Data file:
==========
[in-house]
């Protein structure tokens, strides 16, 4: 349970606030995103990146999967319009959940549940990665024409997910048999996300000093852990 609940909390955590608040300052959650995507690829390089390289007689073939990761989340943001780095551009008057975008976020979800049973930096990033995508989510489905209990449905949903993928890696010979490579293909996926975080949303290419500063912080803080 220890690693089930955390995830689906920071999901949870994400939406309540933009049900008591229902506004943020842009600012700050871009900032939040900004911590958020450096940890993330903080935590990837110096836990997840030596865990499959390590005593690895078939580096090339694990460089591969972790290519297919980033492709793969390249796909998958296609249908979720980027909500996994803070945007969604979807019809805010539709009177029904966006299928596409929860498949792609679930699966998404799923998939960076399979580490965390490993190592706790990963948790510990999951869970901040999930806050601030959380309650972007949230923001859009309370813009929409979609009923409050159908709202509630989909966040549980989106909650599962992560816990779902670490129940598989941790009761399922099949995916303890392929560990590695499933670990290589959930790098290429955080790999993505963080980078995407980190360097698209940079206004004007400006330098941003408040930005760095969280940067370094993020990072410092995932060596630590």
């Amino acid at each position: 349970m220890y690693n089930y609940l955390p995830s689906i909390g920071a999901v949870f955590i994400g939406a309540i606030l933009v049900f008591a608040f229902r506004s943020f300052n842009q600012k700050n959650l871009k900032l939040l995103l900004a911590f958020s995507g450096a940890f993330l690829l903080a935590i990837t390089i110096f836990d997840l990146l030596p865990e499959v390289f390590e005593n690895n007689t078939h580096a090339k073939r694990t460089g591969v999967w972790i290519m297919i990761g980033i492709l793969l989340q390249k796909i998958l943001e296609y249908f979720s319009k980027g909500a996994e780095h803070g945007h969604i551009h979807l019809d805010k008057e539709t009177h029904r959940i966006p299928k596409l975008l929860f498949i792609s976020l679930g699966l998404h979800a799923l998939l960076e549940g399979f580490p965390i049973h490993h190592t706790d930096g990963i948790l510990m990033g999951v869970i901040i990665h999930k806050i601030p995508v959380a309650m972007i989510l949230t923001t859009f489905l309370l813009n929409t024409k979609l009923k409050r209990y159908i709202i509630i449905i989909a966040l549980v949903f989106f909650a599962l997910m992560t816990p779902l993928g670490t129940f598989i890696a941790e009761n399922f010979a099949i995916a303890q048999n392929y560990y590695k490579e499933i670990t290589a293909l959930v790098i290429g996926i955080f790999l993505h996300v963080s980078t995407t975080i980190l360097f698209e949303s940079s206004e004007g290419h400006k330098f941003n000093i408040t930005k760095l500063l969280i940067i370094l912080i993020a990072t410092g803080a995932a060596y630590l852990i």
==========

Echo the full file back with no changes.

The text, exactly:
[in-house]
């Protein structure tokens, strides 16, 4: 349970606030995103990146999967319009959940549940990665024409997910048999996300000093852990 609940909390955590608040300052959650995507690829390089390289007689073939990761989340943001780095551009008057975008976020979800049973930096990033995508989510489905209990449905949903993928890696010979490579293909996926975080949303290419500063912080803080 220890690693089930955390995830689906920071999901949870994400939406309540933009049900008591229902506004943020842009600012700050871009900032939040900004911590958020450096940890993330903080935590990837110096836990997840030596865990499959390590005593690895078939580096090339694990460089591969972790290519297919980033492709793969390249796909998958296609249908979720980027909500996994803070945007969604979807019809805010539709009177029904966006299928596409929860498949792609679930699966998404799923998939960076399979580490965390490993190592706790990963948790510990999951869970901040999930806050601030959380309650972007949230923001859009309370813009929409979609009923409050159908709202509630989909966040549980989106909650599962992560816990779902670490129940598989941790009761399922099949995916303890392929560990590695499933670990290589959930790098290429955080790999993505963080980078995407980190360097698209940079206004004007400006330098941003408040930005760095969280940067370094993020990072410092995932060596630590």
């Amino acid at each position: 349970m220890y690693n089930y609940l955390p995830s689906i909390g920071a999901v949870f955590i994400g939406a309540i606030l933009v049900f008591a608040f229902r506004s943020f300052n842009q600012k700050n959650l871009k900032l939040l995103l900004a911590f958020s995507g450096a940890f993330l690829l903080a935590i990837t390089i110096f836990d997840l990146l030596p865990e499959v390289f390590e005593n690895n007689t078939h580096a090339k073939r694990t460089g591969v999967w972790i290519m297919i990761g980033i492709l793969l989340q390249k796909i998958l943001e296609y249908f979720s319009k980027g909500a996994e780095h803070g945007h969604i551009h979807l019809d805010k008057e539709t009177h029904r959940i966006p299928k596409l975008l929860f498949i792609s976020l679930g699966l998404h979800a799923l998939l960076e549940g399979f580490p965390i049973h490993h190592t706790d930096g990963i948790l510990m990033g999951v869970i901040i990665h999930k806050i601030p995508v959380a309650m972007i989510l949230t923001t859009f489905l309370l813009n929409t024409k979609l009923k409050r209990y159908i709202i509630i449905i989909a966040l549980v949903f989106f909650a599962l997910m992560t816990p779902l993928g670490t129940f598989i890696a941790e009761n399922f010979a099949i995916a303890q048999n392929y560990y590695k490579e499933i670990t290589a293909l959930v790098i290429g996926i955080f790999l993505h996300v963080s980078t995407t975080i980190l360097f698209e949303s940079s206004e004007g290419h400006k330098f941003n000093i408040t930005k760095l500063l969280i940067i370094l912080i993020a990072t410092g803080a995932a060596y630590l852990i």